Multisensory Math: The Golden Nugget For Students With Learning Differences

An Interview With Toni DeFiglia By Noble Academy Administrators

As we enter Dyslexia, ADHD, and Learning Differences Awareness Month, Lower School Teachers Hannah Adelman and Toni DeFiglia spent an entire week this past summer focused on professional development in Multisensory Math (MSM). You may have heard about multisensory approaches to reading and writing. Well, the multisensory approach and the benefit of it to students with learning differences can be part of a math curriculum as well.


The Multisensory Math Approach

The Multisensory Math Approach is the brainchild of Marilyn Zecher, MA, CALT. She developed the program from “an outgrowth of an effort to apply strategies from evidence based reading instruction to conceptionally based mathematics instruction.”* Zecher incorporates the principles of the Orton-Gillingham Approach, which gave these two Lower School math teachers pause to listen.

We know the impact the Wilson Reading SystemⓇ, another multisensory research based reading program, has made with our reading students. It is exciting to know these teachers will be acquiring knowledge to make those same leaps in math. The focus of MSM is to take any curriculum and incorporate sensory input using the research based approach Concrete-Representational-Abstract (CRA). CRA lays the foundation for a student, with or without learning differences, to develop basic number sense and make math concepts memorable.*

The Big MSM “AHA” Moment

Just as our students learn vocabulary in literature based classes like science and social studies, math has a language and vocabulary set of its own. Students need to be able to understand what these words mean before they can attack a problem. MSM provides math language, concepts, and lesson planning across grade levels. You may have heard the term differentiation associated with teaching students of different learning types and styles who may be working at different levels. Adelman and DeFiglia’s big MSM “aha” moment was to glean that a lesson doesn’t need to be tailored to each of the learners in front of them. When you use MSM processes, you are embracing the idea that learning takes place using all senses. Each student will have their needs met when they are able to attack math through multiple modalities.

In Adelman and DeFiglia’s training, all roads began with manipulatives: beads, strings, Base 10 blocks, unicubes, dice, dominoes, craft sticks, and much more. The list is never ending and gives students hands-on learning for 3D concrete models. They began their exploration using Base 10 blocks to solidify the idea of 10. The mantra was cube, rod, flat. Regardless of how small or big they got…and they got big! The MSM mentors took the group outdoors to complete a large scale model with rope. MSM is the perfect modeling for all students. But for students with learning differences, it is a gold nugget that is necessary.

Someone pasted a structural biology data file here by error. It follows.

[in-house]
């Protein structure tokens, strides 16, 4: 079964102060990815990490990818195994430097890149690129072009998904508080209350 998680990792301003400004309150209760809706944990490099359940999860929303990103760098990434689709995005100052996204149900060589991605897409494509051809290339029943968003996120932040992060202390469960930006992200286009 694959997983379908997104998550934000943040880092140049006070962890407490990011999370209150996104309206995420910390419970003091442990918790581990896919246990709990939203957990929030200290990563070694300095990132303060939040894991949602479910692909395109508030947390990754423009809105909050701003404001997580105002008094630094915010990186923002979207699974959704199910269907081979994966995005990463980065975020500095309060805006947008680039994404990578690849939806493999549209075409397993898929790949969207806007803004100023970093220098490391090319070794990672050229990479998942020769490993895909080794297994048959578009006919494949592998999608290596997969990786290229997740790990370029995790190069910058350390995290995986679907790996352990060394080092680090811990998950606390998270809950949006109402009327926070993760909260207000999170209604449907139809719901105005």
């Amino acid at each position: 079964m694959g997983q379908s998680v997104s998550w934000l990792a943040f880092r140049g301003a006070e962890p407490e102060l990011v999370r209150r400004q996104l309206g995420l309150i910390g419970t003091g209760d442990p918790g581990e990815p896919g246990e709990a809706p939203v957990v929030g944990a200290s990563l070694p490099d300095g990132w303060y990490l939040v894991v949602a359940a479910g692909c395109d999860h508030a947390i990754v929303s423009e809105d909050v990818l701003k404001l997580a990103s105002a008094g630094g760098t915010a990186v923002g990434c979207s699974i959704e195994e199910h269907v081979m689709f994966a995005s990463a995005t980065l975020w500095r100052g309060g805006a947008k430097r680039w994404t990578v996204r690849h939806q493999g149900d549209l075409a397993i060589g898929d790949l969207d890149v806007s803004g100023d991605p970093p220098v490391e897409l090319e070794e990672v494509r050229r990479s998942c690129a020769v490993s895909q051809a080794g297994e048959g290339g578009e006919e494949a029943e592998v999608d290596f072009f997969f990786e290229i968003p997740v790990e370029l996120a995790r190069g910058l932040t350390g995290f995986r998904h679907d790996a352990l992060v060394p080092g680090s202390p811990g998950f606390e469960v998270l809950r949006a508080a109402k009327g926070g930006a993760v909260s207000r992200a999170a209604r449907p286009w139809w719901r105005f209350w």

Creating Multi-Dimensional Models

Students move from 3D concrete models to representational drawings and online manipulatives. The jump for the student is easy because they have the actual concrete model available to create a drawing. These paper 2D models can be anything that can adhere flat to paper. These include stickers, soft foam, string, craft pipes, ribbon. All of these help develop vocabulary reference pages for each concept. These pages provide creative examples to be used throughout the year and move to the next grade level. When teaching math, students move from the concrete to the representational, and finally the abstract. It is the representational to the abstract where the understanding often breaks down. This is because it uses symbols, words, and numbers to represent math concepts. The use of abstract must be a slow deliberate connection to representational models.

As teachers-turned-students, Adelman and DeFiglia were reminded that afternoons can be tough no matter how excited or engaged they are with the concepts. Just like their students, they needed to stretch their senses and brains with auditory/movements. One of the MSM instructors impressed upon them how important using gross motor movements can be to connect their brain with opposing concepts. These include fractions numerator/denominator, different operations, number sequencing, or math words.

Introducing MSM Into the Classrooms

Adelman and DeFiglia are thrilled to incorporate Zecher’s MSM ideas into their classrooms. As teachers it is so easy to get stuck in a routine implementing concepts using paper/pencil. This was particularly true with the pandemic having limited student-to-student access. Adelman and DeFiglia’s focus this year will be to share their knowledge with their colleagues, as well as use MSM to develop powerful mathematicians. The administration at Noble is confident they will succeed!

*(Zecher, Marilyn. “Multisensory Math.” http://www.multisensorymath.com/.Accessed 19 September 2022.)

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